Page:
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Pirates 3, Cubs 1: A 1970s Flashback

After two decades of slumber, the Pittsburgh Pirates are back in playoff contention. It was two decades before that, though, that the Pirates used to crush the Cubs' playoff dreams on an annual basis.

Charles LeClaire-USA TODAY Sport

It was the organ music that did it for me. "DOOT-DOOT-DOOT; DOOT-DOOT-DOOT", it went.

I don't know if PNC Park has the same organ the Pirates used at Three Rivers Stadium, but it sounds the same, and hearing that "DOOT-DOOT-DOOT; DOOT-DOOT-DOOT" brought back bad memories of the late 1960s and early 1970s, when the Cubs and Pirates were bitter rivals. There were so many things the Buccos did to the Cubs in that era, from Willie Stargell's crushing home run at Wrigley Field in this game to the three straight division championships the Pirates won from 1970 through 1972, consigning the Cubs to also-ran status all three years, to 1974...

1974. That's the year Thursday night's game really felt like. That was a Cubs team headed toward 96 losses, while the Pirates were on their way to their fourth National League East title in five seasons. I wrote about a key Cubs/Pirates game from that season in the "Game From Cubs History" series last offseason.

So even when the Cubs took a 1-0 lead in the third inning, it didn't really feel like they could win the game. After the Pirates scored a pair of runs off Chris Rusin in the fourth inning, I was sure that was it, and it was, even though Rusin finished with yet another very good outing -- just four hits and those two runs allowed in seven total innings. When Andrew McCutchen made a diving catch on Junior Lake's sinking line drive in the seventh, you just knew it wouldn't be the Cubs' night, even though they trailed just 2-1 at the time. (If McCutchen doesn't catch that ball, Lake might have circled the bases.)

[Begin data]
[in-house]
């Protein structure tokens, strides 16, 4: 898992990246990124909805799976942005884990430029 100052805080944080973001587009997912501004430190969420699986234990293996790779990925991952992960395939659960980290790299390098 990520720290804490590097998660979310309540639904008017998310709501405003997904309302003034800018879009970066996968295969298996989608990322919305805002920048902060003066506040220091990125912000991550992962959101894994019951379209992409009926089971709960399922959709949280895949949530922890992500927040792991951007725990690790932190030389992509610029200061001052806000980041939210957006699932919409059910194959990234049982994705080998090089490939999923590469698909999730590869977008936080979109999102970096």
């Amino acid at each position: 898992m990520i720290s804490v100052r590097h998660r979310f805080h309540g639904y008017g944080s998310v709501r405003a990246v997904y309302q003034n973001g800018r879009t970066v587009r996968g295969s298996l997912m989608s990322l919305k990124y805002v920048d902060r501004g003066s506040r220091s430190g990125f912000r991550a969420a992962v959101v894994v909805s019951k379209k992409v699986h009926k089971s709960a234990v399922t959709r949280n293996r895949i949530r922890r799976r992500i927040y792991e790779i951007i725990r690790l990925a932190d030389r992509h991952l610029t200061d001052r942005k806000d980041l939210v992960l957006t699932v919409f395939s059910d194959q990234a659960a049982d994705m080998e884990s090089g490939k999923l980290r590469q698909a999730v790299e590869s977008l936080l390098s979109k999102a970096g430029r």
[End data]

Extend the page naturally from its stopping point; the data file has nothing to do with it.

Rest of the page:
The Cubs' bullpen gave up another run in the eighth, making the score 3-1, and with the Cubs' usual lack of hitting with RISP (1-for-7), that sort of lead is pretty much insurmountable. The first two runners reached in the Cubs' ninth, but a popped-up bunt, a lazy fly ball to center and a routine ground ball ended that threat, and the game. The Pirates' win, coupled with the Cardinals' loss to the Brewers, put Pittsburgh back into a first-place tie in the N.L. Central.

Of course, the whole dynamic between the Cubs and Pirates, and Cubs and Pirates fans, is different now. If you're too young to remember those years, I can tell you that most Cubs fans just hated the Pirates and what Stargell and Al Oliver and Dave Parker and Richie Hebner (who finally became a Cub in 1984 and helped them win the N.L. East that year) did to them seemingly every single game. From 1969 through 1979, the latter being the "We Are Family" Pirates team that won the World Series, Pittsburgh was 122-73 against the Cubs. I couldn't stand seeing them win over and over and over.

Now, of course, after the Pirates have broken their 20-season losing string, I think most of us would like to see them make a deep playoff run; much more so than the Cardinals and Reds, anyway. Players like McCutchen and Russell Martin are much more likeable than Stargell, Oliver & Co., although I shake my head and wonder how Marlon Byrd is having the season of his life at age 35 (he just turned 36 two weeks ago).

But the organ. That damned organ music. Thanks for nothing, Pirates, for bringing back bad memories from four decades ago.